Dear Doctor: Yes, it’s totally predicable, but my New Year’s resolution was to lose 15 pounds. I wanted to do the keto diet, but my friend (a physician assistant) said to concentrate on healthy eating instead. What do you think? Does it really have to be a choice between weight loss or wellness?
Dear Reader: You’re asking an excellent question, and you are far from alone in your quandary. Since the holidays, we’ve seen an increase in the number of stories on this very topic. Where once post-holiday diet discussions focused on austerity and sheer willpower, the conversation has shifted to health and well-being. Sure, restrictive eating plans like the ketogenic diet, which revolves around fat and protein, still hold sway. It’s hard to argue with the allure of eating bacon, cheese, meat and butter and still losing weight. When you look at the history of dieting, which stretches back thousands of years, we humans have always sought one magic formula to make weight loss easy, fast and painless.
Now, however, the tide is turning. The term “wellness” has quietly migrated from the medical world and into common usage. Even Weight Watchers, the venerable diet company, has rebranded itself to WW, in one fell swoop erasing its decades-long connection to restrictive eating.
Still, simply switching to a healthful diet does not automatically translate into weight loss. The connection between how much energy we take in and how much energy we expend remains. Consistently overeat, even on a healthful diet, and you’ll gain weight.
In our experience, the approach to weight loss that has the best odds of success is a plan that is gradual, deliberate and long-term. That’s not nearly as gratifying as the high-protein blitz that sends the numbers on the scale into a nosedive, but it also has lower odds of the rebound weight gain that often leaves dieters heavier than when they started.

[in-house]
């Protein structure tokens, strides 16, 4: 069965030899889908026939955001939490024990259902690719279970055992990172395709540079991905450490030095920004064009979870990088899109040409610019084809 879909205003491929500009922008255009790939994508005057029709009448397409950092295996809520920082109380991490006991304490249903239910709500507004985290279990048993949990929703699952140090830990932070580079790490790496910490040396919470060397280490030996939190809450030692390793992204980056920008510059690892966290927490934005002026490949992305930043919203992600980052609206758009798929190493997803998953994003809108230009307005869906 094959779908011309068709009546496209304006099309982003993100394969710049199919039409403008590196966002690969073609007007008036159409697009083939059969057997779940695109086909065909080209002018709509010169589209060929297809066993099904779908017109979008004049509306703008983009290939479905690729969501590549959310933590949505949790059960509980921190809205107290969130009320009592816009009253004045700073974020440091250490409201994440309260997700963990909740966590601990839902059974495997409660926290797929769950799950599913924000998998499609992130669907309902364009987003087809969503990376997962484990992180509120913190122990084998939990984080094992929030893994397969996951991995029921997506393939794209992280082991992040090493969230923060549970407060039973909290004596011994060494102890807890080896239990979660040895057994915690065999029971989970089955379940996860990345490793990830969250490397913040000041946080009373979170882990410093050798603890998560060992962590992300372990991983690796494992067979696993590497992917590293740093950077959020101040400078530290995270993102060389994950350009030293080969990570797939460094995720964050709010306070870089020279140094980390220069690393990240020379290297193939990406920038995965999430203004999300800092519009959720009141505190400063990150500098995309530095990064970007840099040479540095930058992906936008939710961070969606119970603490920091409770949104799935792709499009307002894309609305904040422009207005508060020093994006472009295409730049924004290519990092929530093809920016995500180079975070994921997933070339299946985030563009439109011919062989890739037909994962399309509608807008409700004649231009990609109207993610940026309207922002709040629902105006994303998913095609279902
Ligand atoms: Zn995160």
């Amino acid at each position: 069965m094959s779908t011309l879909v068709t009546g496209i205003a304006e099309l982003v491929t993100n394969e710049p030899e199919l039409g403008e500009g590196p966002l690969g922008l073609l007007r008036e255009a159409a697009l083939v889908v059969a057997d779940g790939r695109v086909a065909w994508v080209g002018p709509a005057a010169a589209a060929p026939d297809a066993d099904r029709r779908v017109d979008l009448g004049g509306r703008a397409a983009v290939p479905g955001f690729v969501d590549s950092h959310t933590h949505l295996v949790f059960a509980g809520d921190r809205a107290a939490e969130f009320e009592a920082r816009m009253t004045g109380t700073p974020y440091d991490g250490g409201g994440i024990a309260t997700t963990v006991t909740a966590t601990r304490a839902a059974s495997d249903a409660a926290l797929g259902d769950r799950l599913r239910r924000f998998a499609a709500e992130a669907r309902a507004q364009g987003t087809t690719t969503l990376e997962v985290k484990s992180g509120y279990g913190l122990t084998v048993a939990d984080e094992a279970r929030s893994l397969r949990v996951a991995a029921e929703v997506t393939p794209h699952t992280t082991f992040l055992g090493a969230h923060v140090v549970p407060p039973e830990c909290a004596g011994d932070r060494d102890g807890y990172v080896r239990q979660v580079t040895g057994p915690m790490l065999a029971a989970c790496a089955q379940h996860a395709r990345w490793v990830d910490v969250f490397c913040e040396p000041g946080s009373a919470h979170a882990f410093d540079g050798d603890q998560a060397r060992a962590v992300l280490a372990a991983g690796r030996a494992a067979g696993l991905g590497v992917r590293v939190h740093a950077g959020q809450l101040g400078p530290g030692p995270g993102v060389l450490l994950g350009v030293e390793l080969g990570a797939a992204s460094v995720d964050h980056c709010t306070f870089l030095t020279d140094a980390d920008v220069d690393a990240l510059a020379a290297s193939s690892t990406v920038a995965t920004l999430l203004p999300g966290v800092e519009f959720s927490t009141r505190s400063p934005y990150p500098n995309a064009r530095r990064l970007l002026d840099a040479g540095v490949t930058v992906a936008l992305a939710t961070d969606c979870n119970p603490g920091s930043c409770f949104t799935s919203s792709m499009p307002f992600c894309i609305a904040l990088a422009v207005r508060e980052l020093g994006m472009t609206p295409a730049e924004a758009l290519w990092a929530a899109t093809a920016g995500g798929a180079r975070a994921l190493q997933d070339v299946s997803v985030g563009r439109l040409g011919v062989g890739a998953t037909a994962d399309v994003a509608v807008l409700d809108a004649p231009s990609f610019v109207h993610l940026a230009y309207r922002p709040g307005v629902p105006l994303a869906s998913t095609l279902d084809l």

We agree with your friend that your initial focus should be on a healthful and well-balanced diet. But we don’t think that when you get up tomorrow morning, you have to face a brand-new dietary landscape. Instead, start with a clear-eyed assessment of what you actually do eat. Keeping a food diary for one week — a relentlessly honest one — is an eye-opener. Write not only what you eat, but also how much and at what time. We guarantee that a pattern will emerge, including days and times that you find yourself most susceptible to poor choices. Once you know that the doughnut you easily ignored at breakfast sings a siren song at 3 p.m., you can plan ahead with a healthful substitute.
Make any dietary changes gradually. (And please, do add an exercise component to your plan.)
Eve Glazier, M.D., MBA, is an internist and associate professor of medicine at UCLA Health. Elizabeth Ko, M.D., is an internist and assistant professor of medicine at UCLA Health.
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